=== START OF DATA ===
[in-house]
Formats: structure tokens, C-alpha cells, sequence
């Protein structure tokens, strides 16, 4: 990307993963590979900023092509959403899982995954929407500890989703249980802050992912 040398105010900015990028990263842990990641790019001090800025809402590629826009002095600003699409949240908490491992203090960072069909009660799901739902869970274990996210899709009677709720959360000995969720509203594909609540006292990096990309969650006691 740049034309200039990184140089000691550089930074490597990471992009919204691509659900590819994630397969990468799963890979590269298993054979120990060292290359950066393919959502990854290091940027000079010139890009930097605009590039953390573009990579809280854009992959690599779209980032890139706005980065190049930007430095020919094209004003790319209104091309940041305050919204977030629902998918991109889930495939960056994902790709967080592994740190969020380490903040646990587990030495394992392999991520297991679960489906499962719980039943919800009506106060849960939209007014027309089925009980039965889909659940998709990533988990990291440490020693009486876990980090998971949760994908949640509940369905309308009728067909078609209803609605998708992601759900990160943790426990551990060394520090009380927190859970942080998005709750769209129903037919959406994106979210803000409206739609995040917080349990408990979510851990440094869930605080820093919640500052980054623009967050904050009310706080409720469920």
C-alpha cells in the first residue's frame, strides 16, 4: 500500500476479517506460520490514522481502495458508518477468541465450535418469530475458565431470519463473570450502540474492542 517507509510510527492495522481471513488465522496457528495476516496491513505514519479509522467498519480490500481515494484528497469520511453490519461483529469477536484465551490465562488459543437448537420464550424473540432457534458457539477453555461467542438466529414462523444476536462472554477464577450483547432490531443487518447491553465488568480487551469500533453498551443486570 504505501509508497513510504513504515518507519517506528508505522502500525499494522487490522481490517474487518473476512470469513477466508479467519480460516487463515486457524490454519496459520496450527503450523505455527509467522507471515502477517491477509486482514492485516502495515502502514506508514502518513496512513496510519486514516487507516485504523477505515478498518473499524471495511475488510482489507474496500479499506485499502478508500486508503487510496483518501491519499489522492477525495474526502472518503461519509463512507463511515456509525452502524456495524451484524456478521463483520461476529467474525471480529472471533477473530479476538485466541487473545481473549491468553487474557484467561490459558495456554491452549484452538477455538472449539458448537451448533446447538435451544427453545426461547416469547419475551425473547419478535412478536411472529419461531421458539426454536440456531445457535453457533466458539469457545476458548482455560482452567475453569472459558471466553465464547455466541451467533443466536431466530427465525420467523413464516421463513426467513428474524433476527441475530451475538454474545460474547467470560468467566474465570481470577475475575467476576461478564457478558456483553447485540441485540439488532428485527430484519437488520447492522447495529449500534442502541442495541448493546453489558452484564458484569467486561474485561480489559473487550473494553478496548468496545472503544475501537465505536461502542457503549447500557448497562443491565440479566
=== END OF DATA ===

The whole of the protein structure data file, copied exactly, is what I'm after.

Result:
[in-house]
Formats: structure tokens, C-alpha cells, sequence
């Protein structure tokens, strides 16, 4: 990307993963590979900023092509959403899982995954929407500890989703249980802050992912 040398105010900015990028990263842990990641790019001090800025809402590629826009002095600003699409949240908490491992203090960072069909009660799901739902869970274990996210899709009677709720959360000995969720509203594909609540006292990096990309969650006691 740049034309200039990184140089000691550089930074490597990471992009919204691509659900590819994630397969990468799963890979590269298993054979120990060292290359950066393919959502990854290091940027000079010139890009930097605009590039953390573009990579809280854009992959690599779209980032890139706005980065190049930007430095020919094209004003790319209104091309940041305050919204977030629902998918991109889930495939960056994902790709967080592994740190969020380490903040646990587990030495394992392999991520297991679960489906499962719980039943919800009506106060849960939209007014027309089925009980039965889909659940998709990533988990990291440490020693009486876990980090998971949760994908949640509940369905309308009728067909078609209803609605998708992601759900990160943790426990551990060394520090009380927190859970942080998005709750769209129903037919959406994106979210803000409206739609995040917080349990408990979510851990440094869930605080820093919640500052980054623009967050904050009310706080409720469920």
C-alpha cells in the first residue's frame, strides 16, 4: 500500500476479517506460520490514522481502495458508518477468541465450535418469530475458565431470519463473570450502540474492542 517507509510510527492495522481471513488465522496457528495476516496491513505514519479509522467498519480490500481515494484528497469520511453490519461483529469477536484465551490465562488459543437448537420464550424473540432457534458457539477453555461467542438466529414462523444476536462472554477464577450483547432490531443487518447491553465488568480487551469500533453498551443486570 504505501509508497513510504513504515518507519517506528508505522502500525499494522487490522481490517474487518473476512470469513477466508479467519480460516487463515486457524490454519496459520496450527503450523505455527509467522507471515502477517491477509486482514492485516502495515502502514506508514502518513496512513496510519486514516487507516485504523477505515478498518473499524471495511475488510482489507474496500479499506485499502478508500486508503487510496483518501491519499489522492477525495474526502472518503461519509463512507463511515456509525452502524456495524451484524456478521463483520461476529467474525471480529472471533477473530479476538485466541487473545481473549491468553487474557484467561490459558495456554491452549484452538477455538472449539458448537451448533446447538435451544427453545426461547416469547419475551425473547419478535412478536411472529419461531421458539426454536440456531445457535453457533466458539469457545476458548482455560482452567475453569472459558471466553465464547455466541451467533443466536431466530427465525420467523413464516421463513426467513428474524433476527441475530451475538454474545460474547467470560468467566474465570481470577475475575467476576461478564457478558456483553447485540441485540439488532428485527430484519437488520447492522447495529449500534442502541442495541448493546453489558452484564458484569467486561474485561480489559473487550473494553478496548468496545472503544475501537465505536461502542457503549447500557448497562443491565440479566